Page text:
Islam in Mauritania

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Boys taking Qur'an lessons in Mauritania

Virtually all Mauritanians are Sunni Muslims. They adhere to the Maliki madhab, one of the four Sunni schools of law. Since independence in 1960, Mauritania has been an Islamic republic. The Constitutional Charter of 1985 declares Islam the state religion and sharia the law of the land.

History[edit]

Islam first spread southward into West Africa, including Mauritania, with the movement of Muslim traders and craftsmen and later with the founders of Islamic brotherhoods. Although the brotherhoods (Sufism and tariqa) played a role in the early expansion of Islam, it was not until the nineteenth century that these religious orders assumed importance when they attempted to make religion a force for expanding identities and loyalties beyond the limits of kinship. The relative peace brought to the area by French administration and the growing resentment of colonial rule contributed to the rapid rise in the power and influence of the brotherhoods. In recent decades, these orders have opposed tribalism and have been an indispensable element in the growth of nationalist sentiment. Since the Ahmadiyya Islamic movement has a large presence in West Africa, the African Muslim Congress met in Mauritania in 1976 to call upon African nations to regard Ahmadi Muslims as apostates, though with little success.[1]

Sufi brotherhoods[edit]

In the 1980s, two brotherhoods (tariqa), the Qadiriyyah and the Tijaniyyah, accounted for nearly all the brotherhood membership in Mauritania. The Qadiriyyah and Tijaniyyah were essentially parallel "ways," differing primarily in their methods of reciting the litanies. Their Islamic doctrines and their religious obligations were basically similar. Two smaller brotherhoods also existed — the Shadhiliyyah, centered in Boumdeït in Tagant Region, and the Goudfiya, found in the regions of Tagant, Adrar, Hodh ech Chargui, and Hodh el Gharbi.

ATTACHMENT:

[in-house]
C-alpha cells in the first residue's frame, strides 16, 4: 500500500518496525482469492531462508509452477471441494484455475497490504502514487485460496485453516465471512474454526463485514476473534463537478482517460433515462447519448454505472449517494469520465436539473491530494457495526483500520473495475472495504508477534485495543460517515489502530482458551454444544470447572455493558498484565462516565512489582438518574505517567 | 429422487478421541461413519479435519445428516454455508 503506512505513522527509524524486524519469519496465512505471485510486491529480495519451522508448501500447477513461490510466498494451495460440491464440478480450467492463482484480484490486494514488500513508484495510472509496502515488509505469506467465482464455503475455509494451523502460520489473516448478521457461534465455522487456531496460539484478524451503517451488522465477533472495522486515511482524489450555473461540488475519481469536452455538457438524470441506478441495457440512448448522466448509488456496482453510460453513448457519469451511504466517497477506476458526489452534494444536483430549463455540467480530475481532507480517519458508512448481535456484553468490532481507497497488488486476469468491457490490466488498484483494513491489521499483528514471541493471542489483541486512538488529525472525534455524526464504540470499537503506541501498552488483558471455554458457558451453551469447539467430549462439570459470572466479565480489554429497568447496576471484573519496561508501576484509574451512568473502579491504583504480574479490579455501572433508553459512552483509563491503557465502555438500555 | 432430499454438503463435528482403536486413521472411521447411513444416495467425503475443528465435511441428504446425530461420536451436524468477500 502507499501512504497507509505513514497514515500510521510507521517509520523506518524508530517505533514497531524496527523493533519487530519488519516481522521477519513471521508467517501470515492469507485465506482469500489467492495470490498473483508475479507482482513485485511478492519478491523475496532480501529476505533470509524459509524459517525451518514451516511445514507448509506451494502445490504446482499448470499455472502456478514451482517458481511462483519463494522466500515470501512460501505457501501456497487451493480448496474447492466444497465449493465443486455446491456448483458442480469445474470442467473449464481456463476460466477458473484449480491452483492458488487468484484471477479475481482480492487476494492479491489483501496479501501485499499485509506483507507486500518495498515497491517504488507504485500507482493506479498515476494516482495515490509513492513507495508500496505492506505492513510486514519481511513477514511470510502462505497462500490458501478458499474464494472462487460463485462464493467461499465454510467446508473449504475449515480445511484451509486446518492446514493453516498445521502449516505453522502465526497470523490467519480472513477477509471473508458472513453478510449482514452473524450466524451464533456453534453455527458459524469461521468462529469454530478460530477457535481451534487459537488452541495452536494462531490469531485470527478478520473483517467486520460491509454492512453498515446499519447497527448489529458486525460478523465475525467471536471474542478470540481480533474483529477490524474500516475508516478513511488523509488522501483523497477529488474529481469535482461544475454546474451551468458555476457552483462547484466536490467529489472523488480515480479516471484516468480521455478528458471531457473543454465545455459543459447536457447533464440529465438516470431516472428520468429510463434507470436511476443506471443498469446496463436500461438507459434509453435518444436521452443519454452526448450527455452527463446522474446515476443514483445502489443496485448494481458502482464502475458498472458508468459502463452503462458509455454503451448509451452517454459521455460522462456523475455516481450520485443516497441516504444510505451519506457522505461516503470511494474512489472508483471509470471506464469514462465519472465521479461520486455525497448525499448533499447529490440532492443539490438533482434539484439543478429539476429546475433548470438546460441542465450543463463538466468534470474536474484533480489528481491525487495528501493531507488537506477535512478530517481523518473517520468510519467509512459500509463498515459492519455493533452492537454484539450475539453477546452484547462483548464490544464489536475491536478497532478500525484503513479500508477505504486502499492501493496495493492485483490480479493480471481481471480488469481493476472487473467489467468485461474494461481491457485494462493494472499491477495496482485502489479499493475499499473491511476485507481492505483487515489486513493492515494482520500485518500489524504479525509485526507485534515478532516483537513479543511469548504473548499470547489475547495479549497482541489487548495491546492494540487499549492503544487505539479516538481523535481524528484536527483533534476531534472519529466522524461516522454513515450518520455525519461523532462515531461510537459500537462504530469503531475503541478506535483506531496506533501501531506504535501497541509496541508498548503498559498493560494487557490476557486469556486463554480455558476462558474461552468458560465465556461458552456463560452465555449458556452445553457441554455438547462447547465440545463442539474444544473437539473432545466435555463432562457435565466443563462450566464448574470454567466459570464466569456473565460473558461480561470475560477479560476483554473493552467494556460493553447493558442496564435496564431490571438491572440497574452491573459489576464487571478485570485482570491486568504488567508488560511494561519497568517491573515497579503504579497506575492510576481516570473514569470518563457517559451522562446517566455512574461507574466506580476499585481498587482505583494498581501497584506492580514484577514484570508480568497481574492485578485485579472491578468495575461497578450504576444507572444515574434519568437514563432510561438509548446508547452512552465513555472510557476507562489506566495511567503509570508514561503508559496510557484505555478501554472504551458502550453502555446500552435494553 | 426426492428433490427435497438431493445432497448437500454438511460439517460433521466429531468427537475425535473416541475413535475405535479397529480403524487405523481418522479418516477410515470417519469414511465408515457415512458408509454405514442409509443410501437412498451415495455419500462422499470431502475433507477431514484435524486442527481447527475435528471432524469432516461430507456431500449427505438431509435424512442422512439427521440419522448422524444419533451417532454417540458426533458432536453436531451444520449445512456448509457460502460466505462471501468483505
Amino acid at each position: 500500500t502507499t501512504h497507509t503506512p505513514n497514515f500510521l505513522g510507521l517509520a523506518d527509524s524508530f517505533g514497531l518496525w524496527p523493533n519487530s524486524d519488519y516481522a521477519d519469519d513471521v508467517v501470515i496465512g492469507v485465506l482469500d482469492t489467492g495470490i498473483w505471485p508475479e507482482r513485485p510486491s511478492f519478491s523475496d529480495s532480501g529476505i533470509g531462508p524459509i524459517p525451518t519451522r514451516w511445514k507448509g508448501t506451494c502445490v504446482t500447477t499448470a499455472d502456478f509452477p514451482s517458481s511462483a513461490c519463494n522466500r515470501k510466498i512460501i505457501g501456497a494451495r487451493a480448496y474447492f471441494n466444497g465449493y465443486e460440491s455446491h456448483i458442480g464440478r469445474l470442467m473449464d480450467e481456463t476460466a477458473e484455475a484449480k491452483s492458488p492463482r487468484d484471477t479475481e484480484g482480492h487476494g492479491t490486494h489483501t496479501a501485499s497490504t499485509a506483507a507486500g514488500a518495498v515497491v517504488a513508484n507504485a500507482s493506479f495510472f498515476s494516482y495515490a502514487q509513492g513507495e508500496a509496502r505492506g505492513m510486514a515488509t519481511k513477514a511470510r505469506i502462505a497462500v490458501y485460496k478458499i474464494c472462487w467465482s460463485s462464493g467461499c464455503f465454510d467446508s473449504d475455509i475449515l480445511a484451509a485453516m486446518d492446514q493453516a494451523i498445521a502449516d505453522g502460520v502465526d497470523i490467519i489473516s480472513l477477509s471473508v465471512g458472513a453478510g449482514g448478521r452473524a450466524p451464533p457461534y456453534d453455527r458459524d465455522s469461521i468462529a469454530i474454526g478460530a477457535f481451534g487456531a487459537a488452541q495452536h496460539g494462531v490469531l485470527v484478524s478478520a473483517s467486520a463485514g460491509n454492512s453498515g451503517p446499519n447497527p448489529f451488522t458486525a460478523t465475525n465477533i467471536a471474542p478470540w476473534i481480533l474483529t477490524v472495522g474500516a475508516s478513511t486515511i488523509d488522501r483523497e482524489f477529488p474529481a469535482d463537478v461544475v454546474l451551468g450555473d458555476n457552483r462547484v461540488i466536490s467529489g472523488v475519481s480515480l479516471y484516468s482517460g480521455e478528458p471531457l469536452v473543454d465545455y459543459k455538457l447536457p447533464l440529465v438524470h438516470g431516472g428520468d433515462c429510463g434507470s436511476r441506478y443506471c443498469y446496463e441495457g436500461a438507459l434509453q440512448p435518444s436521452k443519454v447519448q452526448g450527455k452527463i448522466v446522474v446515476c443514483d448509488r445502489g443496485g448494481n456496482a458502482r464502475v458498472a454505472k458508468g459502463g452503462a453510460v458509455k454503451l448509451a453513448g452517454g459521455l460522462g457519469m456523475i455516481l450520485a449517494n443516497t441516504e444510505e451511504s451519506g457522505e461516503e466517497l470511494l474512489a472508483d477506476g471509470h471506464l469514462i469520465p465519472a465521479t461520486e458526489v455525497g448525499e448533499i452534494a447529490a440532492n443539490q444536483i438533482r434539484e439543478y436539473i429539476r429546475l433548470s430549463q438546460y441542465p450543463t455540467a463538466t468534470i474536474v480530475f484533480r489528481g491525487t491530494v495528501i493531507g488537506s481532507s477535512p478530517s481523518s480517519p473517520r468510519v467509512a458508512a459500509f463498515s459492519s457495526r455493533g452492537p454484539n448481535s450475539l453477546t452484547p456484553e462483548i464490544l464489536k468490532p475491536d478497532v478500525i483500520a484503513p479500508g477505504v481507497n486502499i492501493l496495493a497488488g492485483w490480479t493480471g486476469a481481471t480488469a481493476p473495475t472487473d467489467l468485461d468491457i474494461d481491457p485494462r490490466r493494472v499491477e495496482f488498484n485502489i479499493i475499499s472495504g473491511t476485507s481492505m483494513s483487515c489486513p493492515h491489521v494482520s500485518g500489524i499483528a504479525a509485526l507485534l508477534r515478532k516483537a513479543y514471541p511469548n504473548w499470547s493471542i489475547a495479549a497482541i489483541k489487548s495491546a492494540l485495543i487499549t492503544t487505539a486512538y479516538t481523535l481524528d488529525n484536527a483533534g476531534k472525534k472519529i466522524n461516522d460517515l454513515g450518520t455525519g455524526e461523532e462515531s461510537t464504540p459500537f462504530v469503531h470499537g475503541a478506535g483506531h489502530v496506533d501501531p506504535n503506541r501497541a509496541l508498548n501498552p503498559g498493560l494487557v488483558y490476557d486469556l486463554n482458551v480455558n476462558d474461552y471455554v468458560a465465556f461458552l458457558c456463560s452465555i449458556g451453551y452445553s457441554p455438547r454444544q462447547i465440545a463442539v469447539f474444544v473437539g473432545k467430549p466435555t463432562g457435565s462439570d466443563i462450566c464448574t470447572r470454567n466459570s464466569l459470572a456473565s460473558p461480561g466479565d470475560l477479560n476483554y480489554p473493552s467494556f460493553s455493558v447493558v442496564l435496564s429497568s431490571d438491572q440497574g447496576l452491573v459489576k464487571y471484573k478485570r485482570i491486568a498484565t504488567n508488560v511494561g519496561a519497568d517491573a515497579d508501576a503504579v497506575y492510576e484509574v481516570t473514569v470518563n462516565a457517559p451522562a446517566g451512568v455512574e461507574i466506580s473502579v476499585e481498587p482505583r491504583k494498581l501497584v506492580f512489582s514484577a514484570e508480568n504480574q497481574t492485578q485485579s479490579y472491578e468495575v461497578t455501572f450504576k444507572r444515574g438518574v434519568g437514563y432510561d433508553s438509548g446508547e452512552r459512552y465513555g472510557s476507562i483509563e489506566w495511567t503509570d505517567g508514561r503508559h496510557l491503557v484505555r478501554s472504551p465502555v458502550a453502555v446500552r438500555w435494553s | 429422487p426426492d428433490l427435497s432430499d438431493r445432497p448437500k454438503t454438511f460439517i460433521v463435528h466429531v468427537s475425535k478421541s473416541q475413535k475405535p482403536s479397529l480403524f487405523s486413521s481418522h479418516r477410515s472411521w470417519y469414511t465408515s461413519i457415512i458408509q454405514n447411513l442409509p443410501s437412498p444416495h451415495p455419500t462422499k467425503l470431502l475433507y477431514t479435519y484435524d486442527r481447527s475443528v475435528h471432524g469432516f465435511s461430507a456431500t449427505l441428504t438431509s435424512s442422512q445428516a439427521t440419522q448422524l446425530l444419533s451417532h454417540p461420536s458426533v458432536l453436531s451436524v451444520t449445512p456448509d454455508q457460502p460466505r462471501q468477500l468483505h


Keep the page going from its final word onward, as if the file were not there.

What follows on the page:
Indigenous traditions[edit]

As Islam spread westward and southward in Africa, various elements of indigenous religious systems became absorbed into and then altered strictly Islamic beliefs. For example, the Islamic tradition in Mauritania began to include a variety of spirits and supernatural beings, whilst recognizing Allah as the only God. Muslims in Mauritania believe in various lesser spirits apparently transformed from pre-Islamic faiths into Islamic spirits.

See also[edit]

References[edit]

  1. ^ Marloes Janson. Islam, Youth and Modernity in the Gambia: The Tablighi Jama'at. Cambridge University Press. p. 79. Retrieved May 31, 2014.